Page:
Use pipelining to speed up your queries by having full control of commands flushing. By default Redis works in autoflush mode but it can be disabled to “pipeline” commands to the server without waiting for a response. And at any point in time you can “flush commands”.

redis4cats provides a RedisPipeline utility that models this behavior with some guarantees described below:

  • acquire: disable autoflush and send a bunch of commands defined as a custom HList.
  • release: either flush commands on success or log error on failure / cancellation.
  • guarantee: re-enable autoflush.


⚠️ Pipelining shares the same asynchronous implementation of transactions, meaning the order of the commands cannot be guaranteed. ⚠️

This statement means that given the following set of operations.

val operations =
  cmd.set(key1, "osx") :: cmd.set(key2, "linux") :: cmd.get(key1) ::
    cmd.set(key1, "bar") :: cmd.set(key2, "foo") :: cmd.get(key1) :: HNil

The result of those two get operations will not be deterministic.

RedisPipeline usage

The API for disabling / enabling autoflush and flush commands manually is available for you to use but since the pattern is so common it is recommended to just use RedisPipeline. You can create a pipeline by passing the commands API as a parameter and invoke the exec function (or filterExec) given the set of commands you wish to send to the server.

Note that every command has to be forked (.start) because the commands need to be sent to the server in an asynchronous way but no response will be received until the commands are successfully flushed. Also, it is not possible to sequence commands (flatMap) that are part of a pipeline. Every command has to be atomic and independent of previous results.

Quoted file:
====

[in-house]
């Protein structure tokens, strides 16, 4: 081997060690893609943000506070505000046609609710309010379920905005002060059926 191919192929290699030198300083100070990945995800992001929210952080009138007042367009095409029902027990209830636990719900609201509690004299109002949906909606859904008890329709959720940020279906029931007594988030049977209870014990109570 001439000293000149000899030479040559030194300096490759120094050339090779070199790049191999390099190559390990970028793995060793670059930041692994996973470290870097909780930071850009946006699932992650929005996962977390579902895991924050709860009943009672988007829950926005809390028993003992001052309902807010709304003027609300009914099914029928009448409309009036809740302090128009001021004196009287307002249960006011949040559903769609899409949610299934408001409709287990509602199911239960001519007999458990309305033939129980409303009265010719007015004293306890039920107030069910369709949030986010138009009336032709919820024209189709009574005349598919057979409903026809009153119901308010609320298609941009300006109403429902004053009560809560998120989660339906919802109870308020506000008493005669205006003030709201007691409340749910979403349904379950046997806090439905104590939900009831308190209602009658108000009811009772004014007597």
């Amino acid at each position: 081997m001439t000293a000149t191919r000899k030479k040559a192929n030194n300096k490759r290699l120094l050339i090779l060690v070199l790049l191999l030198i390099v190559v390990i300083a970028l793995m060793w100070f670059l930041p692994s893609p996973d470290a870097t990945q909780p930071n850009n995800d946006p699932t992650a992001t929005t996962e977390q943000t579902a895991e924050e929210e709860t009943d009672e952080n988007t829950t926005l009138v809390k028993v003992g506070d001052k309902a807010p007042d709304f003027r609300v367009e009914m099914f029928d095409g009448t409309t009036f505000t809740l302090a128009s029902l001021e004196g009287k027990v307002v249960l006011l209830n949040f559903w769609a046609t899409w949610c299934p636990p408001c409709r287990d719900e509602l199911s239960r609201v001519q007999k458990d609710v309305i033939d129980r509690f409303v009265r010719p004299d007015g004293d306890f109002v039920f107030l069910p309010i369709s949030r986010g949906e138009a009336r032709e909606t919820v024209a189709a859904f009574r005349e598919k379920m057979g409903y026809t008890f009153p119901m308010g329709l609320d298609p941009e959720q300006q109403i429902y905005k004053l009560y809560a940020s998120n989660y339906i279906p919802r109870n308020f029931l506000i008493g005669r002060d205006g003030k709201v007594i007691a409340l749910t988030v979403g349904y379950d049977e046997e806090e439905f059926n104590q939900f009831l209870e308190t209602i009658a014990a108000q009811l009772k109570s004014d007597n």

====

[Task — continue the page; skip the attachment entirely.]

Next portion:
import cats.effect.IO
import cats.implicits._
import dev.profunktor.redis4cats._
import dev.profunktor.redis4cats.hlist._
import dev.profunktor.redis4cats.pipeline._
import java.util.concurrent.TimeoutException
import scala.concurrent.ExecutionContext

implicit val timer = IO.timer(ExecutionContext.global)

def putStrLn(str: String): IO[Unit] = IO(println(str))

val key1 = "testp1"
val key2 = "testp2"
val key3 = "testp3"

val showResult: String => Option[String] => IO[Unit] = key =>
_.fold(putStrLn(s"Not found key: $key"))(s => putStrLn(s"$key: $s"))

commandsApi.use { cmd => // RedisCommands[IO, String, String]
  val getters =
    cmd.get(key1).flatTap(showResult(key1)) >>
        cmd.get(key2).flatTap(showResult(key2)) >>

   val operations =
      cmd.set(key1, "osx") :: cmd.get(key3) :: cmd.set(key2, "linux") :: cmd.sIsMember("foo", "bar") :: HNil

    val runPipeline =
        .map {
          case res1 ~: res2 ~: HNil =>
        .onError {
          case PipelineError =>
            putStrLn("[Error] - Pipeline failed")
          case _: TimeoutException =>
            putStrLn("[Error] - Timeout")

  val prog =
    for {
      _  <- cmd.set(key3, "3")
      _  <- runPipeline
      v1 <- cmd.get(key1)
      v2 <- cmd.get(key2)
    } yield {

  getters >> prog >> getters >> putStrLn("keep doing stuff...")

The filterExec function filters out values of type Unit, which are normally irrelevant. If you find yourself needing the Unit types to verify some behavior, use exec instead.